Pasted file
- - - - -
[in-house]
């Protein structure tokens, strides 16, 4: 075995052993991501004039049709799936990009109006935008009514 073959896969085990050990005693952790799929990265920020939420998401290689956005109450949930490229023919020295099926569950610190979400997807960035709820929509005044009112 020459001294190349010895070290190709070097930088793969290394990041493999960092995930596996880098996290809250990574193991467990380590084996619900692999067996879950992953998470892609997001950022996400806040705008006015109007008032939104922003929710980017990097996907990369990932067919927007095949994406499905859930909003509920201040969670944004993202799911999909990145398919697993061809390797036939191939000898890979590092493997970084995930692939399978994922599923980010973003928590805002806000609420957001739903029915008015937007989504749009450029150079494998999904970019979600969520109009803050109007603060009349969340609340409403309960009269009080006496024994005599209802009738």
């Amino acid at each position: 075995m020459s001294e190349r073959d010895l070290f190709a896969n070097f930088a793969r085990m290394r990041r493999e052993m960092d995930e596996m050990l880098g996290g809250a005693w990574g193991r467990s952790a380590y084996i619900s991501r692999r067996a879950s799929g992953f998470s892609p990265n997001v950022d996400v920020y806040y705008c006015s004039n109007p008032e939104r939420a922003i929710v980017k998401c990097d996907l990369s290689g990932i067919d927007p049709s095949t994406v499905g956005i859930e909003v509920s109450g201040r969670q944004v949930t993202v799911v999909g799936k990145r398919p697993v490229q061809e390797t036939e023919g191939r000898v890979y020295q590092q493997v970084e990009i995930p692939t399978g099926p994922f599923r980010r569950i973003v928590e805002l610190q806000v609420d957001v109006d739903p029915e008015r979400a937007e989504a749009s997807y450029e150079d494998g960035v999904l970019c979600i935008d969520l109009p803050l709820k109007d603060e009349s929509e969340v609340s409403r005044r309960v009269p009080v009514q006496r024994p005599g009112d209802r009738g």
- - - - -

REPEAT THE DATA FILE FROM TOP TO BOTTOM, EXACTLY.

[in-house]
């Protein structure tokens, strides 16, 4: 075995052993991501004039049709799936990009109006935008009514 073959896969085990050990005693952790799929990265920020939420998401290689956005109450949930490229023919020295099926569950610190979400997807960035709820929509005044009112 020459001294190349010895070290190709070097930088793969290394990041493999960092995930596996880098996290809250990574193991467990380590084996619900692999067996879950992953998470892609997001950022996400806040705008006015109007008032939104922003929710980017990097996907990369990932067919927007095949994406499905859930909003509920201040969670944004993202799911999909990145398919697993061809390797036939191939000898890979590092493997970084995930692939399978994922599923980010973003928590805002806000609420957001739903029915008015937007989504749009450029150079494998999904970019979600969520109009803050109007603060009349969340609340409403309960009269009080006496024994005599209802009738």
């Amino acid at each position: 075995m020459s001294e190349r073959d010895l070290f190709a896969n070097f930088a793969r085990m290394r990041r493999e052993m960092d995930e596996m050990l880098g996290g809250a005693w990574g193991r467990s952790a380590y084996i619900s991501r692999r067996a879950s799929g992953f998470s892609p990265n997001v950022d996400v920020y806040y705008c006015s004039n109007p008032e939104r939420a922003i929710v980017k998401c990097d996907l990369s290689g990932i067919d927007p049709s095949t994406v499905g956005i859930e909003v509920s109450g201040r969670q944004v949930t993202v799911v999909g799936k990145r398919p697993v490229q061809e390797t036939e023919g191939r000898v890979y020295q590092q493997v970084e990009i995930p692939t399978g099926p994922f599923r980010r569950i973003v928590e805002l610190q806000v609420d957001v109006d739903p029915e008015r979400a937007e989504a749009s997807y450029e150079d494998g960035v999904l970019c979600i935008d969520l109009p803050l709820k109007d603060e009349s929509e969340v609340s409403r005044r309960v009269p009080v009514q006496r024994p005599g009112d209802r009738g």